That was awkward — at world’s biggest climate conference, U.S. promotes fossil fuels

President Trump’s top White House adviser on energy and climate stood before the crowd of some 200 people on Monday and tried to burnish the image of coal, the fossil fuel that powered the industrial revolution — and is now a major culprit behind the climate crisis world leaders are meeting here to address. 

“We strongly believe that no country should have to sacrifice economic prosperity or energy security in pursuit of environmental sustainability,” said Wells Griffith, Trump’s adviser.

Mocking laughter echoed through the conference room. A woman yelled, “These false solutions are a joke!” And dozens of people erupted into chants of protest.

The protest was a piece of theater, and so too was the United States’ public embrace of coal and other dirty fuels at an event otherwise dedicated to saving the world from the catastrophic effects of climate change. The standoff punctuated the awkward position the American delegation finds itself in as career bureaucrats seek to advance the Trump administration’s agenda in an international arena aimed at cutting back on fossil fuels.

“There are two layers of U.S. action in Poland,” said Paul Bledsoe, an energy fellow at the Progressive Policy Institute and former Clinton White House climate adviser.

One is the public support of fossil fuels, which Bledsoe said is “primarily aimed at the president’s domestic political base, doubling down on his strategy of energizing them by thumbing his nose at international norms.”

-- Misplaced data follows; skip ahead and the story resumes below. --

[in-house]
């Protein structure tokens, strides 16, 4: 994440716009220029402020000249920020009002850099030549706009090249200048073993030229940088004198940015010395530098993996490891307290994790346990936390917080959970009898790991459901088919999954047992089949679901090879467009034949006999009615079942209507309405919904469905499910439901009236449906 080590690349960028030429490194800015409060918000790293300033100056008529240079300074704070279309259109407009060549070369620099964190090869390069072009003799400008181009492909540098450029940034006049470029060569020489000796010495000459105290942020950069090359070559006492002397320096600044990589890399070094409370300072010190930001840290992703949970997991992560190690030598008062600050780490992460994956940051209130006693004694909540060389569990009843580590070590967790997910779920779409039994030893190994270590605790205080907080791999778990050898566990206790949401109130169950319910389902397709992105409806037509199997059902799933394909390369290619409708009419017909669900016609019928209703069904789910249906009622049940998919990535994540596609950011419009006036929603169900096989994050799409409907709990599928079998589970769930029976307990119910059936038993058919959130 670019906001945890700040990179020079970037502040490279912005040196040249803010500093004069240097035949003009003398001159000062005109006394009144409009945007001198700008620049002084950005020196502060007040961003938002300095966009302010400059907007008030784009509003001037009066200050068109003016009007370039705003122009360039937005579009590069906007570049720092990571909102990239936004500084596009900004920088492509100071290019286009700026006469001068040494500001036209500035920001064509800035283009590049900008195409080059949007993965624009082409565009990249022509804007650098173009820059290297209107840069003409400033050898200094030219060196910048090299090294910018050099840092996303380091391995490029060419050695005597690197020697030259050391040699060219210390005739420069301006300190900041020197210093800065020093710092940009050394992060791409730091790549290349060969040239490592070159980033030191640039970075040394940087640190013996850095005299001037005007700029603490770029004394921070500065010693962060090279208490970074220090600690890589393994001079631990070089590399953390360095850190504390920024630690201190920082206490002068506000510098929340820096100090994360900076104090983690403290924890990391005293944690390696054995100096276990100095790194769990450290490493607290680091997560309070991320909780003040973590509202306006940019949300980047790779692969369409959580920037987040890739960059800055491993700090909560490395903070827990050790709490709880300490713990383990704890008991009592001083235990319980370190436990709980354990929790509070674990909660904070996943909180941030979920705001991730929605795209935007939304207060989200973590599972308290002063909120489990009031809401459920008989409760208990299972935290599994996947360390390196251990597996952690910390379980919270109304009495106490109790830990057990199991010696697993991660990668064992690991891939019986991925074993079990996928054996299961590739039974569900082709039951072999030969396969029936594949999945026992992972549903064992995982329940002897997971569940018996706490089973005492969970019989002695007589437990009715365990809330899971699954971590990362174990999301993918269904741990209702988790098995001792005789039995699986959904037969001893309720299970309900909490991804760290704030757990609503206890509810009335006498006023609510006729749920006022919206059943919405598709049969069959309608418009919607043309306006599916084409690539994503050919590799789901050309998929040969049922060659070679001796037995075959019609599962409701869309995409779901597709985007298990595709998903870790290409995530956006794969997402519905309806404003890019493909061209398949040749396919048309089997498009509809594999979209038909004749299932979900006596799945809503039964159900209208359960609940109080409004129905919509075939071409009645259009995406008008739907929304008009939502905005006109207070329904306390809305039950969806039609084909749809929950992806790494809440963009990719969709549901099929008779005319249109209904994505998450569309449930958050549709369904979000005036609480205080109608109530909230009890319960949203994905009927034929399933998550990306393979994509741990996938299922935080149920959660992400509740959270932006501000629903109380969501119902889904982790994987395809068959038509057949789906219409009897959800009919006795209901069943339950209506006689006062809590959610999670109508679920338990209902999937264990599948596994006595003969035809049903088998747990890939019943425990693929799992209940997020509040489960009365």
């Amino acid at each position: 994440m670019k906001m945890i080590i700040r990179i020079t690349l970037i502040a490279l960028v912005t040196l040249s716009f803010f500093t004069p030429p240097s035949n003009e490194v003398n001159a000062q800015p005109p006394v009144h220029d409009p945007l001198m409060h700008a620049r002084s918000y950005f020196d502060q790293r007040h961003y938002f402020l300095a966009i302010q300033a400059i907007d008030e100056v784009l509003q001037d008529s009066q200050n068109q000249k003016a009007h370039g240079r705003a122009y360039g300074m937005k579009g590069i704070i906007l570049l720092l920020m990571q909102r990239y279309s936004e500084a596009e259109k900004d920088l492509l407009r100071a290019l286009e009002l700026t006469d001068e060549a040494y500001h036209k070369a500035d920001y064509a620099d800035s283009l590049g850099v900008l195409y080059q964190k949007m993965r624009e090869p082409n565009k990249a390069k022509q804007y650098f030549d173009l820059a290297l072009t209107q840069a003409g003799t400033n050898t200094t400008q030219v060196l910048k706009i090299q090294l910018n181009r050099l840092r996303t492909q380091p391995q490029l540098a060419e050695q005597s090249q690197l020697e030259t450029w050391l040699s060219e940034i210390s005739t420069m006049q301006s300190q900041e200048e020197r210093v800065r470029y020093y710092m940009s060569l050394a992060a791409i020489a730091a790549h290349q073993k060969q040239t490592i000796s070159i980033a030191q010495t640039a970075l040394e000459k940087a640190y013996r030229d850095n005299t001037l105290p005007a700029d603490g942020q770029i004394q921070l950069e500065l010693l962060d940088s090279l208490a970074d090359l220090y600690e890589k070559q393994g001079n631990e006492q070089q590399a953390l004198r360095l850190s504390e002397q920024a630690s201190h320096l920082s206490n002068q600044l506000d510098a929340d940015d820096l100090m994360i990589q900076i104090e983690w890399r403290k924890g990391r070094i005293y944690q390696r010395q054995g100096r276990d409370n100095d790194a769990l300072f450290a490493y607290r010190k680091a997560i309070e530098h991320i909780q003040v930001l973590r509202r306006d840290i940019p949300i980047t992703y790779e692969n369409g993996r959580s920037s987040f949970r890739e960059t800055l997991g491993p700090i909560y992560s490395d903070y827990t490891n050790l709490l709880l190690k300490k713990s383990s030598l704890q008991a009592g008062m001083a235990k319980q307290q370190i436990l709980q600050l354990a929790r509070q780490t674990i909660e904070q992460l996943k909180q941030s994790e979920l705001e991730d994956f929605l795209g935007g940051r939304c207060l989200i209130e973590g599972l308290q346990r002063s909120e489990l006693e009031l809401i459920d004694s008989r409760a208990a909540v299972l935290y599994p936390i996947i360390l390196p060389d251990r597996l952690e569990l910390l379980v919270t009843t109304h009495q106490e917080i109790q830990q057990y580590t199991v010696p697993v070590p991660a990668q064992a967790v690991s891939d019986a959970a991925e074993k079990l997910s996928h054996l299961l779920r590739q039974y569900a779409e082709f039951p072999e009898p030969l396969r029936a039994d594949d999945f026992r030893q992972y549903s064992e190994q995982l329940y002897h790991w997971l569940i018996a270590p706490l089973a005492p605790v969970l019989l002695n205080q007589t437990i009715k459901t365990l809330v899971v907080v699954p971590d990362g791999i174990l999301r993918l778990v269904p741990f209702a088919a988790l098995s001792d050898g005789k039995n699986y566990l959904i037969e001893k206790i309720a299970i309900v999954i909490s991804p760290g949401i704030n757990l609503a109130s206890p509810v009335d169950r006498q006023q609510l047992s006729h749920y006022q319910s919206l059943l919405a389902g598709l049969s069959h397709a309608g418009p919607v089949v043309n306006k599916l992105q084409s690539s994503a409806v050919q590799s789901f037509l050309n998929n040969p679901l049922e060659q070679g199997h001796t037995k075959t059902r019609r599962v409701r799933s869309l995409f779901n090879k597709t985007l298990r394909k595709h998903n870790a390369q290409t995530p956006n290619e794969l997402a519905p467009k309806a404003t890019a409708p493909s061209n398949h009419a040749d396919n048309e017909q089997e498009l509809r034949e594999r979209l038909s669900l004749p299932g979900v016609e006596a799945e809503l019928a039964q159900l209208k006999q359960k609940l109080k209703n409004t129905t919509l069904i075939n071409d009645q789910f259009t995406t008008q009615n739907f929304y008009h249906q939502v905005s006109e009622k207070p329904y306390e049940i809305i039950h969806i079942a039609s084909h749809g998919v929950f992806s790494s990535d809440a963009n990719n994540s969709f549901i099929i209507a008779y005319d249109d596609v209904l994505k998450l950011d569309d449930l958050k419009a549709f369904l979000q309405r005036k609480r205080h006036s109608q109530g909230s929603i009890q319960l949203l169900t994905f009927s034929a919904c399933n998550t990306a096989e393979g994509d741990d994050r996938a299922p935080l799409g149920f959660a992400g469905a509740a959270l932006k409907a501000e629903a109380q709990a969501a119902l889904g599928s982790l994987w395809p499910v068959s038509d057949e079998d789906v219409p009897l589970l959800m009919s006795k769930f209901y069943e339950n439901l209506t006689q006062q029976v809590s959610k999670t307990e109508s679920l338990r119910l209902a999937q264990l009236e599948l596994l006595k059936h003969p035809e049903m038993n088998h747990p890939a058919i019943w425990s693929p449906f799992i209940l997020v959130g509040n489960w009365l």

The quieter half is the work of career State Department officials who continue to offer constructive contributions to the Paris climate agreement that President Trump loves to loathe.

Which facet of the American presence proves more influential in Poland could have a big impact on whether this year’s climate summit, now in its second week, ends in success or failure.

Because greenhouse gases do not pay attention to national borders, a global front on climate action is crucial. The summit provides the only venue for countries to coordinate their push to curb ongoing global warming.

“This week is going to be telling,” said Helen Mountford, vice president of climate and economics at the World Resources Institute.

Monday’s presentation came after a weekend in which the U.S. delegation undercut the talks by joining with major oil producers Russia, Saudi Arabia and Kuwait in blocking full endorsement of a critical U.N. climate report. The report, by some of the world’s leading scientists, found that the world has barely a decade to cut carbon emissions by nearly half to avoid catastrophic warming.

But the United States balked at a proposal to formally “welcome” the finding, setting off a dispute that, while semantic in nature, carried ominous portents that the United States could become an obstacle to progress in Katowice.

“The worrying issue is the signal that it sends,” Mountford said.

To continue reading: https://www.washingtonpost.com/world/europe/that-was-awkward--at-worlds-biggest-climate-conference-us-promotes-fossil-fuels/2018/12/10/aa8600c4-f8ae-11e8-8642-c9718a256cbd_story.html?utm_term=.97f650d021b1